Van Eck Vector ETFs comments that markets appear to be ignoring the risks of Trump’s policies.
Van Eck Vector ETFs comments that markets appear to be ignoring the risks of Trump’s policies. The firm writes that markets are pricing in the potential benefits of tax cuts and increased spending while ignoring the unintended negative long-term consequences of these policies.
The Fed’s efforts to tighten policy could further exacerbate existing risks in the global financial system, the firm says, citing surprising moves in the markets since Donald Trump‘s victory which have weighed on gold. Since announcing the results of the US elections on Wednesday morning, the gold price dropped approximately 4 per cent (as of market close on 14 November).
“The markets are focused entirely on the potentially positive impact that tax cuts and infrastructure spending will have on the economy,” says Joe Foster, portfolio manager and strategist for the active gold strategies at VanEck. “This rosy scenario markets are now expecting has a low likelihood of playing out. The rewards the economy might realize from Trump’s policies are outweighed by the risks.” The expert expects the markets to take a few weeks to settle down and until then, a move below USD 1,200 cannot be ruled out. “However, in the longer term, we believe the gold market will resume its positive trend as a hedge against financial risk,” Foster says.
In particular Trump’s immigration and trade policies could cause economic risk. “His aggressive immigration policy could lead to potential civil unrest, extreme costs, and logistical challenges once implemented” Foster explains. In combination with his plans for cutting taxes, the national debt could expand to unsustainable levels should deficit spending on infrastructure increase. The Fed’s efforts to tighten policy could escalate this scenario even further: “Market moves in interest rates have given the Fed ample headroom to increase rates in December and a rate increase has been priced into gold and US Dollar. In a rising rate environment, the cost of government debt service would likely become overwhelming,” Foster says.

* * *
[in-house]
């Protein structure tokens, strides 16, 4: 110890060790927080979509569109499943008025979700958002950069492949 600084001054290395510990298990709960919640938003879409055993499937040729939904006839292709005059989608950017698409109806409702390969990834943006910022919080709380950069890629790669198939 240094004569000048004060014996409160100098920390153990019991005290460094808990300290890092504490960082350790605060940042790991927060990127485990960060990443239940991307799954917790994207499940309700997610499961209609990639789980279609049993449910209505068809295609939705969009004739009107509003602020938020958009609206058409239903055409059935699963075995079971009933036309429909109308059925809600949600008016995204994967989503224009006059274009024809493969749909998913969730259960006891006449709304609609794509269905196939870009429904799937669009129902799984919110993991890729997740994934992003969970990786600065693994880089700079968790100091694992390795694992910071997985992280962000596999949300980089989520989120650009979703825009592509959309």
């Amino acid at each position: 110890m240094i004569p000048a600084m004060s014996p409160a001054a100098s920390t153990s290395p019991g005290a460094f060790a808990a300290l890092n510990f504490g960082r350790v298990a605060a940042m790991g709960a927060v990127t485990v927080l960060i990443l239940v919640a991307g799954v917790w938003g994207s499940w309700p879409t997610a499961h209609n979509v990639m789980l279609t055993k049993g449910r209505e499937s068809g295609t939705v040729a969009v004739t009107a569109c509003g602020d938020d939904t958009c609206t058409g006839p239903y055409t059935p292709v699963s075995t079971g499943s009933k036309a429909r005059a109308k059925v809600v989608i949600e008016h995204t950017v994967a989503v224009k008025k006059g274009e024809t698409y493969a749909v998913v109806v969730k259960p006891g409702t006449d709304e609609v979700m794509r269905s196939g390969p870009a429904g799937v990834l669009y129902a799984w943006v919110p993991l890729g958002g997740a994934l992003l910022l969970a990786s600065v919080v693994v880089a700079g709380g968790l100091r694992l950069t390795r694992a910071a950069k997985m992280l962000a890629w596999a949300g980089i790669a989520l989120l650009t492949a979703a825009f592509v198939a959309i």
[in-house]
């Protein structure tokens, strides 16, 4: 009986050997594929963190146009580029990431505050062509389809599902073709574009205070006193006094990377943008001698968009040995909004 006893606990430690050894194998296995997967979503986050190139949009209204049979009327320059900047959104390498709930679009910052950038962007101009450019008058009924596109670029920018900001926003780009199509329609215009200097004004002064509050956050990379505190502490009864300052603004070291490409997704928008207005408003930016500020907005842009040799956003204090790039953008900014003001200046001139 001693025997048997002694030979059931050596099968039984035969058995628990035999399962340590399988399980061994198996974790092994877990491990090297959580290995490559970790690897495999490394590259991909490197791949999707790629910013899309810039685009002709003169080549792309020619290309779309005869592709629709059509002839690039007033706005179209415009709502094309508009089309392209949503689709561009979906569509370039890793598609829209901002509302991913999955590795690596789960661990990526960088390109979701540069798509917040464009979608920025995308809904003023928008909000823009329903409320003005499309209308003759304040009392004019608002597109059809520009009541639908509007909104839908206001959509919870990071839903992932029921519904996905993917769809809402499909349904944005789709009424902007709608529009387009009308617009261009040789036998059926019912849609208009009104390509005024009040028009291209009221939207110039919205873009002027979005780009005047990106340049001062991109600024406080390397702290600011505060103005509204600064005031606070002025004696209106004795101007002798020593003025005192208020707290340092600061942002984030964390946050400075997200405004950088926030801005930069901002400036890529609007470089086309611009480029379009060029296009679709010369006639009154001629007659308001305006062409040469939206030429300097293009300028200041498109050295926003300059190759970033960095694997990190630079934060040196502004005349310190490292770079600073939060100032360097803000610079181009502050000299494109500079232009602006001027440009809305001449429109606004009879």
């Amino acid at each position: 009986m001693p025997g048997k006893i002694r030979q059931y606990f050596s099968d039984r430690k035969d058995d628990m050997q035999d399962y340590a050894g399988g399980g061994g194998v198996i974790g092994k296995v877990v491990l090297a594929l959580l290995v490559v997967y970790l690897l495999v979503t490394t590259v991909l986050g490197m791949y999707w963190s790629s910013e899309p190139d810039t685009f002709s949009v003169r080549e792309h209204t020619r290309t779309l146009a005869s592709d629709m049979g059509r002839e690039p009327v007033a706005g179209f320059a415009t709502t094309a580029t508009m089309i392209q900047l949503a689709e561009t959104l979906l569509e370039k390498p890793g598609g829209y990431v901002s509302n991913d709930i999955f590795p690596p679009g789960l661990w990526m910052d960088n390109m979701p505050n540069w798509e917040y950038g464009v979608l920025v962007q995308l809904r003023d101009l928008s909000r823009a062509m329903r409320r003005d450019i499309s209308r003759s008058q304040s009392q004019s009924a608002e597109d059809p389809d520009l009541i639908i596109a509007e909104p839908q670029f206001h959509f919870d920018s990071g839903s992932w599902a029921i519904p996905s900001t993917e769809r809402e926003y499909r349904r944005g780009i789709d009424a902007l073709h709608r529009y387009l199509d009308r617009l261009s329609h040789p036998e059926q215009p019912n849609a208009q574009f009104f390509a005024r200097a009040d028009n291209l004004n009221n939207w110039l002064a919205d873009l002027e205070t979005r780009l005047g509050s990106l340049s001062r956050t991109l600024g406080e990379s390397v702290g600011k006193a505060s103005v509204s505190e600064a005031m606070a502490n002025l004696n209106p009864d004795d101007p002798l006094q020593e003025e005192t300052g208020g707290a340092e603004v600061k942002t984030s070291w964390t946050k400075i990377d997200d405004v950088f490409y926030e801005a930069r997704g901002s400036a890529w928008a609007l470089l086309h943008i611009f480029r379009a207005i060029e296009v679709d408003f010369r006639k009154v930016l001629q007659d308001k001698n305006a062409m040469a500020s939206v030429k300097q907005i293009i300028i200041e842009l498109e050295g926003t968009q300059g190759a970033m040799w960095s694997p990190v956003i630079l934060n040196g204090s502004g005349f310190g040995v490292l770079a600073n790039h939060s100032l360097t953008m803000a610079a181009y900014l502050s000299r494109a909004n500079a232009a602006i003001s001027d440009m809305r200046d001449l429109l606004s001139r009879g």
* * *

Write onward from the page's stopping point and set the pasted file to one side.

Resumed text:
The global economy will not be safe from the unintended consequences of Trump’s policies either. “Rising rates and a strong dollar would starve the struggling global economy of needed capital, while aggressive changes to trade policy and increased protectionism would likely create a drag on global growth.” In addition, after eight years of expansion, there are signs that the US economy has entered the “late cycle” phase. “A recession, layered onto the existing risks we see in a Trump presidency, makes a systemic financial crisis more likely,” says Foster.